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Dear Workforce What Do I Do About the Owner’s Daughter

Our president and owner recently hired his 20-something daughter to work in the firm doing clerical work. Although she has no experience in our field, she recently began threatening several employees with their jobs. How should I approach the daughter/owner about the situation?
September 7, 2011
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Related Topics: Performance Appraisals, Dear Workforce
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Dear In the Middle:

Based on your statement that the owner hired her, it appears that the daughter reports to him. Perhaps he communicated to her that she does have some authority. Under the circumstances of her having been hired by the owner and being a family member, it's not clear who her boss is. Therefore you should first go to the owner, ask for clarity about her role, provide him with specifics about the problem and how it's affecting the business, and let him know what you, as the manager, intend to say to her.

Ask him how he feels about it. If he is supportive, go ahead and meet with her. If he decides to meet with her himself, offer your support to him. Before either of you meet with her, reach agreement about what you will do if the behavior continues.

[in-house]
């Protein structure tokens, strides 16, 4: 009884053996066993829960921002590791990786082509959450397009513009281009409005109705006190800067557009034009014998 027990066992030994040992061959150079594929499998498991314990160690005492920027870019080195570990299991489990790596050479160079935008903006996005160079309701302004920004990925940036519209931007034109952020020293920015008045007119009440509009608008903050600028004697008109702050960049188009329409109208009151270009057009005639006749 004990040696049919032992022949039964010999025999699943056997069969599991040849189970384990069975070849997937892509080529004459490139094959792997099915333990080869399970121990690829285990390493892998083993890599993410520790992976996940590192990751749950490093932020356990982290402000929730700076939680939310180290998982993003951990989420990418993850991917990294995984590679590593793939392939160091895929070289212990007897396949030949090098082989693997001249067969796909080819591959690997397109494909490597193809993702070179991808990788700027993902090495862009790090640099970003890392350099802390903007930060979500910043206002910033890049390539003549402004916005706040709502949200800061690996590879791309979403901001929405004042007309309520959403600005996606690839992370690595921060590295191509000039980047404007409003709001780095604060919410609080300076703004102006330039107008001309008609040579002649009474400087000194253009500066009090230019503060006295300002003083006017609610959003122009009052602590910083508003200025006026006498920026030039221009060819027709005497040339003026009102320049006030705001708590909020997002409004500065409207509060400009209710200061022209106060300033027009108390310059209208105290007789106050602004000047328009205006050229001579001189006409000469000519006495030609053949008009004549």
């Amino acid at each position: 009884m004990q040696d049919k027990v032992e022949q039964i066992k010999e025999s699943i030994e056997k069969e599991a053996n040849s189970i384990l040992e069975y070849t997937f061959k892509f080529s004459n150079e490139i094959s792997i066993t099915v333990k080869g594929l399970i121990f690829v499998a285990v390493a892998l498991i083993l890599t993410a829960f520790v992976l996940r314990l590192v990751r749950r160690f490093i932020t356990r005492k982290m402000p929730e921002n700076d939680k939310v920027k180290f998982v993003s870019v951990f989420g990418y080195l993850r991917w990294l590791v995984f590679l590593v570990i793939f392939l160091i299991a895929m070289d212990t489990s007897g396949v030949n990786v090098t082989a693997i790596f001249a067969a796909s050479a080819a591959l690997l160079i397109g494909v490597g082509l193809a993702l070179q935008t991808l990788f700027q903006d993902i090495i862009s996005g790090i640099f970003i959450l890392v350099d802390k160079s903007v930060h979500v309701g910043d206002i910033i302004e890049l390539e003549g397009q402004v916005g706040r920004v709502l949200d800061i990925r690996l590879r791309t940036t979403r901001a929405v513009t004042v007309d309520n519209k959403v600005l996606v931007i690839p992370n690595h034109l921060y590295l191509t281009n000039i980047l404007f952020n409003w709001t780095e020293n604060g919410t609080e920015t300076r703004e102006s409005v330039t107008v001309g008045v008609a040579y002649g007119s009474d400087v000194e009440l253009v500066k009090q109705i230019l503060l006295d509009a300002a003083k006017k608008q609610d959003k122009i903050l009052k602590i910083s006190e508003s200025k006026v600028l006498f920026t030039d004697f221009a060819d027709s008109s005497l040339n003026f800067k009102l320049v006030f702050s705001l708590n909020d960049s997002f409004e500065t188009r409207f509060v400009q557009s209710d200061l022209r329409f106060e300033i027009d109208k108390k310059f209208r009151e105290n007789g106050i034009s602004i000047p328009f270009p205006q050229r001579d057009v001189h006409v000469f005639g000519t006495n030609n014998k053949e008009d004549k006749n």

If you are the one who meets with her, here are some steps you may find useful in the conversation.

1) Remember to let your sincere concern for the business drive what you say.

2) Describe, objectively, what you see going on and how those things are affecting the business.

3) Express your desire to support the success of the business and how important her role is.

4) Clearly describe what she needs to change and ask for her commitment to do so.

5) Tell her that you will support her by coaching her when you see ineffective behavior.

6) Let her know that she must resolve these problems quickly in the interest of the business, and that if she fails to do so, her negative impact on the business will require you to take further steps--whatever you and the boss decided beforehand.

7) Sincerely communicate your desire that she succeed.

8) Schedule a follow-up meeting in a week or so to discuss how she's doing, but don't wait until then to meet if the problem doesn't improve significantly.

Good luck.

SOURCE: Kevin Herring, president, Ascent Management Consulting, Tucson, Arizona, Feb. 12, 2003.

LEARN MORE: Read a Dear Workforce article onavoiding the appearance of nepotism.

The information contained in this article is intended to provide useful information on the topic covered, but should not be construed as legal advice or a legal opinion. Also remember that state laws may differ from the federal law.

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